Florida Contest is awash with pumpkins

The Associated Press


In this photo released by the Florida Keys News Bureau, underwater pumpkin contest carvers display their creations amid yellowtail snappers Saturday, Oct. 20, 2007, off Key Largo, Fla., in the Florida Keys National Marine Sanctuary. The contest, staged by the Amoray Dive Resort, judges divers on their artistic originality, as well as the degree of difficulty to carve the entry in the subsea environment. Linda Smith, left, and her husband Ken (not shown) took top honors.

Florida Keys News Bureau, Bob Care

In this photo released by the Florida Keys News Bureau, underwater pumpkin contest carvers display their creations amid yellow tail snappers Saturday, Oct. 20, 2007, off Key Largo, Fla., in the Florida Keys National Marine Sanctuary. The contest, staged by the Amoray Dive Resort, judges divers on their artistic originality, as well as the degree of difficulty to carve the entry in the sub sea environment. Linda Smith, left, and her husband Ken (not shown) took top honors.

In this photo released by the Florida Keys News Bureau, Ken Smith of Sebring, Fla., carves his top prize-winning entry in the Underwater Pumpkin Carving Contest Saturday, Oct. 20, 2007, off Key Largo, Fla., in the Florida Keys National Marine Sanctuary. The contest, staged by the Amoray Dive Resort, judges divers on their artistic originality, as well as the degree of difficulty to carve the entry in the subsea environment.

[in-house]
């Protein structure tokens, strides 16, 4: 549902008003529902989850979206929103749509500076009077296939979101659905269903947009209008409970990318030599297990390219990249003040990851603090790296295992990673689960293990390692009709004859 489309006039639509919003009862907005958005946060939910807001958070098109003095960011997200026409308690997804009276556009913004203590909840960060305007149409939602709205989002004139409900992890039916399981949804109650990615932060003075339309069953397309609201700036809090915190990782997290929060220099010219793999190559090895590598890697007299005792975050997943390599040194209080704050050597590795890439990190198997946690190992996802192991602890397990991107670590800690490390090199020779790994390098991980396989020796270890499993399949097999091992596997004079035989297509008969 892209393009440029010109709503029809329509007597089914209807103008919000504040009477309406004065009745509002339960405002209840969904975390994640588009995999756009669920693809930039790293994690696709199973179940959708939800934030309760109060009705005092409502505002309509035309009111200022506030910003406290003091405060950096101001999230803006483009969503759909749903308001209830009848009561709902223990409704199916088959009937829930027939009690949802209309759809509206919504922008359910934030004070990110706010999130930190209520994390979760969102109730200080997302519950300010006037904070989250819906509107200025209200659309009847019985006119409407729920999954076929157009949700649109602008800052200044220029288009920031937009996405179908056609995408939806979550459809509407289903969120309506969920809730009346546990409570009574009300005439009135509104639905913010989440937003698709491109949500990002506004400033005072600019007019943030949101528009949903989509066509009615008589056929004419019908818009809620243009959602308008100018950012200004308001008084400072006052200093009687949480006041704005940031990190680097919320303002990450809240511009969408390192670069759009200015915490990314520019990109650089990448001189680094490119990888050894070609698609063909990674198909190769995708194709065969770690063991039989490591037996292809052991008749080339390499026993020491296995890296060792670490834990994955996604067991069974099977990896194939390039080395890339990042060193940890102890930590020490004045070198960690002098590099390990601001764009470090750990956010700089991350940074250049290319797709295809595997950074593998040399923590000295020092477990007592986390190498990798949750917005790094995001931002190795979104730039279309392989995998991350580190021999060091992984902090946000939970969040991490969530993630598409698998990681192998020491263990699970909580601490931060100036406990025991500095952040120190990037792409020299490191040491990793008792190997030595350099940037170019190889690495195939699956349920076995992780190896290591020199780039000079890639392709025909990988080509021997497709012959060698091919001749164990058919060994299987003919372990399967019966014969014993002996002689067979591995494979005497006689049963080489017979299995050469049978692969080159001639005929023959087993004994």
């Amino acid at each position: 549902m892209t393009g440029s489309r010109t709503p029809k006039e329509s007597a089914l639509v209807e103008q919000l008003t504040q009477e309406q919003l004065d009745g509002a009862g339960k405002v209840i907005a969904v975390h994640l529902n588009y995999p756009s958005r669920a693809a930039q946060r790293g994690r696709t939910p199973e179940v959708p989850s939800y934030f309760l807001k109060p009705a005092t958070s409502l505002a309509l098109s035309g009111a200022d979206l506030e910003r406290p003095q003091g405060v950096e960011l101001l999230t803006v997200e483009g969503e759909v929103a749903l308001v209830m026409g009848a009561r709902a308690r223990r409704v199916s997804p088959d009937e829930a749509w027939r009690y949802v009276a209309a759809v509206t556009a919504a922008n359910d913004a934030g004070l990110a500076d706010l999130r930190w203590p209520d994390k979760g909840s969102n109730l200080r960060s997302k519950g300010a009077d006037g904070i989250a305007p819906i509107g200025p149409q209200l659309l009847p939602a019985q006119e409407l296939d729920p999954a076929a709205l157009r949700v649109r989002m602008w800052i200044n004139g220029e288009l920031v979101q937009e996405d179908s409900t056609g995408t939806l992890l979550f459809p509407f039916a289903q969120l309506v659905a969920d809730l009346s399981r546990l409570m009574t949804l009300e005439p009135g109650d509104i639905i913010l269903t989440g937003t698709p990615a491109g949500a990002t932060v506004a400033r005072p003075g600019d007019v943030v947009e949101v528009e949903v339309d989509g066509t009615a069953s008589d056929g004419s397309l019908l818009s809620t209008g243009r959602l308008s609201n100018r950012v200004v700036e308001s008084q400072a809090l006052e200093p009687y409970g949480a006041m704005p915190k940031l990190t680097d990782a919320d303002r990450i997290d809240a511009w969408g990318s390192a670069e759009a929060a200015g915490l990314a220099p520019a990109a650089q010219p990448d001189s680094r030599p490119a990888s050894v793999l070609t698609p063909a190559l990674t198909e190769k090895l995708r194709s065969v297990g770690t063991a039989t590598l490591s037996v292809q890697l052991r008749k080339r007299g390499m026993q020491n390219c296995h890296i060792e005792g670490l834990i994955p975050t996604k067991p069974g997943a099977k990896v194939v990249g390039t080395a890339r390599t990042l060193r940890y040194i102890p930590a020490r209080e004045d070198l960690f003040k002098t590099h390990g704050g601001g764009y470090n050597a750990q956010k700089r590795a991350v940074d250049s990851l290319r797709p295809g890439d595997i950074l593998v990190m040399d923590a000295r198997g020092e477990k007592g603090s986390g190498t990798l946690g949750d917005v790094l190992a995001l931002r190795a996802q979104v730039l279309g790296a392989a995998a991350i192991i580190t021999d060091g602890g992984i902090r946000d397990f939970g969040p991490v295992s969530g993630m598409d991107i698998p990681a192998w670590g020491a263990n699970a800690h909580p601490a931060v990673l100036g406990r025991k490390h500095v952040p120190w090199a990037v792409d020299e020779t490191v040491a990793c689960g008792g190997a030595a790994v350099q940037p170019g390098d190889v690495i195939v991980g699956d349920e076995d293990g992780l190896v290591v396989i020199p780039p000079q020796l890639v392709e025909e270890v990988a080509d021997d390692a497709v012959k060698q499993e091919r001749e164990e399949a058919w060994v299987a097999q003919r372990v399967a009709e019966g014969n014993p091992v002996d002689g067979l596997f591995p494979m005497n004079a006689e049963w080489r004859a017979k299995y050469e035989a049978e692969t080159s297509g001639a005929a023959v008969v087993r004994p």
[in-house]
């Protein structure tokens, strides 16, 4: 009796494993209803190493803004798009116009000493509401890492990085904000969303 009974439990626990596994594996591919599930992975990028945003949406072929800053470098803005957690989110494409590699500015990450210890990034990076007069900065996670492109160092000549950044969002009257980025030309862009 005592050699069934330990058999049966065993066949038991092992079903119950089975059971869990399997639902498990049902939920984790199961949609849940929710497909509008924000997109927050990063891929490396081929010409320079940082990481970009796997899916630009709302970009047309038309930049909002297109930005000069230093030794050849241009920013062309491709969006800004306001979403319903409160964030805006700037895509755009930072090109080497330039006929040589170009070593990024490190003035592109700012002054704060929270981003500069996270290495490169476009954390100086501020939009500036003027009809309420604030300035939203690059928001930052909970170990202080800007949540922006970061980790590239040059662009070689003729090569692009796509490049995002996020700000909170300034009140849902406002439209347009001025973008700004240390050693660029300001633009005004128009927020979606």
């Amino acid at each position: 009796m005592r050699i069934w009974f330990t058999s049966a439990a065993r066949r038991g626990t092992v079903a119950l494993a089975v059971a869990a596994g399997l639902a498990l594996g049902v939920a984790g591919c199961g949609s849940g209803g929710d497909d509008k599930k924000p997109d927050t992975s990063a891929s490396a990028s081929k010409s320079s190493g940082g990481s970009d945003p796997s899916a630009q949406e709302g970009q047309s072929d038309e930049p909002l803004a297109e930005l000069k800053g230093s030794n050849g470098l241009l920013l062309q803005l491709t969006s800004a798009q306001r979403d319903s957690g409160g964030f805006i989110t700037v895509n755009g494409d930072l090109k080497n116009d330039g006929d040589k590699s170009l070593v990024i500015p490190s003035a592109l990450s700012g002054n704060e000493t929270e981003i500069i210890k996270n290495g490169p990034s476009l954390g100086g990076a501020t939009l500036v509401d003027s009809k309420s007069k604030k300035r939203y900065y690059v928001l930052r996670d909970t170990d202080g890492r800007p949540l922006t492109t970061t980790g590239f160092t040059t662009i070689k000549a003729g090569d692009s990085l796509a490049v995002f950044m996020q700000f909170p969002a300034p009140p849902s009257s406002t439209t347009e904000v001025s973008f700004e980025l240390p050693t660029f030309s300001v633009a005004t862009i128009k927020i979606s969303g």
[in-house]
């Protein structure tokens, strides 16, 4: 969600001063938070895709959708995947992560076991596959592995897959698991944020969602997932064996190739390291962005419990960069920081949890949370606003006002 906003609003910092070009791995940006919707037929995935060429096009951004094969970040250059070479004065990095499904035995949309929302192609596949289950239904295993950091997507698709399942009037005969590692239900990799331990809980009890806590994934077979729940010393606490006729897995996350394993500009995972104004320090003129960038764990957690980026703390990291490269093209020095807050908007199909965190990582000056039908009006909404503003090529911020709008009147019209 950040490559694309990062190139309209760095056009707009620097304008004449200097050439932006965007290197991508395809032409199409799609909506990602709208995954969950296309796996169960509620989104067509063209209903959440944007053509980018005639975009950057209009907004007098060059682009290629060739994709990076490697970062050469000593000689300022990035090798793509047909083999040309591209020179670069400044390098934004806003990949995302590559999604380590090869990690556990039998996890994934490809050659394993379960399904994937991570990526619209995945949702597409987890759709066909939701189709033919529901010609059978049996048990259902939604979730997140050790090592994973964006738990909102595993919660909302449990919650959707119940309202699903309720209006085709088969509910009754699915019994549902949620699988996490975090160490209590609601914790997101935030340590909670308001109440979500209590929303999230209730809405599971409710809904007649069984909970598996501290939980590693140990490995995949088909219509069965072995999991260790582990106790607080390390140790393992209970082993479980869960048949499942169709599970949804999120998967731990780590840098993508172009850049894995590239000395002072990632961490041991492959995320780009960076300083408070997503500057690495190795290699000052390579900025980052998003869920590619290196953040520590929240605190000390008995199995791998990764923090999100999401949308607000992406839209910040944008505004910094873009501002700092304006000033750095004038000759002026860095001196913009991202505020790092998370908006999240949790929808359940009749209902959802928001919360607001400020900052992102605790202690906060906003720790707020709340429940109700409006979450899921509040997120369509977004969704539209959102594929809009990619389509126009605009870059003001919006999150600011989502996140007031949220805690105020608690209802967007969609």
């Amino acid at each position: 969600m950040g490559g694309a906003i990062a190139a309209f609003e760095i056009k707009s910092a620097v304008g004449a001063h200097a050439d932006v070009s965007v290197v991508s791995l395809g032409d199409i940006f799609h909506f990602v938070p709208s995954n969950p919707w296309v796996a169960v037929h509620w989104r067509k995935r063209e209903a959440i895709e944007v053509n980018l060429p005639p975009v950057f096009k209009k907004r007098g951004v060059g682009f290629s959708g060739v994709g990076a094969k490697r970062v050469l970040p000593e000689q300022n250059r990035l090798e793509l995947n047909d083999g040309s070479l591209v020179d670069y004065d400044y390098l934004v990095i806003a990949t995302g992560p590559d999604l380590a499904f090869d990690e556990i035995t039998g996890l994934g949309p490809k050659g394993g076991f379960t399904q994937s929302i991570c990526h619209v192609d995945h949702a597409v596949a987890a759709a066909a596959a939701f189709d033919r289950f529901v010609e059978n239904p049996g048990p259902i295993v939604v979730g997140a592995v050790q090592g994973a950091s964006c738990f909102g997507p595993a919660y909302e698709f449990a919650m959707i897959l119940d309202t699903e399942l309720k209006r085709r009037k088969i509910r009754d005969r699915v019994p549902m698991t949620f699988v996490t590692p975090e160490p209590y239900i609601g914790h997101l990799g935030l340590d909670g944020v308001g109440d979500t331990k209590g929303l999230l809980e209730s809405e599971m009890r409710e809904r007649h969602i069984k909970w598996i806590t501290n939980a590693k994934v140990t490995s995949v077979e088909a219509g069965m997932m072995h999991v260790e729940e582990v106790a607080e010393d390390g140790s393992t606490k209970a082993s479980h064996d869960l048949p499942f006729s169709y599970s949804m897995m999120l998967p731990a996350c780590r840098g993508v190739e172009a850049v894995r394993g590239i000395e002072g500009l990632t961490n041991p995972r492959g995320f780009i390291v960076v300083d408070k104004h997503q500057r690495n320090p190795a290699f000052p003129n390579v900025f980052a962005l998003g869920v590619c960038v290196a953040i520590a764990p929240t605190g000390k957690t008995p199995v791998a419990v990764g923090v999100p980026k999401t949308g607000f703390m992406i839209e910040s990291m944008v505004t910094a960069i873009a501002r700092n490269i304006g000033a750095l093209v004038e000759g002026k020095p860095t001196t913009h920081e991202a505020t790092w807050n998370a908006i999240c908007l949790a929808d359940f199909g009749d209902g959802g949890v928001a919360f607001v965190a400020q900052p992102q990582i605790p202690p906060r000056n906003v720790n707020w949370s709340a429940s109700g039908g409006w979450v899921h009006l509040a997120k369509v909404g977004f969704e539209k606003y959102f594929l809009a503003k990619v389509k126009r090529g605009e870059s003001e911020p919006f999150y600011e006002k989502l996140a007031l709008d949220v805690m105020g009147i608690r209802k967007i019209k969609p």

Not content to carve their pumpkins in the traditional way, several divers carved jack-o’-lanterns more than 30 feet below the ocean’s surface.

Ken and Linda Smith of Sebring, Fla., took top honors Saturday for their “scary pumpkin” at the 10th annual Amoray Dive Resort Underwater Pumpkin Carving Contest at the Florida Keys National Marine Sanctuary. Their prize was a free dive trip.

Carving underwater wasn’t easy, Ken Smith said.

“The pumpkins want to float, so that makes it difficult,” he said. “So you’re working against your own buoyancy and the pumpkin’s.”

Some contestants dropped a weight inside their pumpkins to keep them on the bottom. Then they sliced and pared to create their entries alongside yellow-tail snapper and other fish.

The contest was staged about five miles off Key Largo.

 

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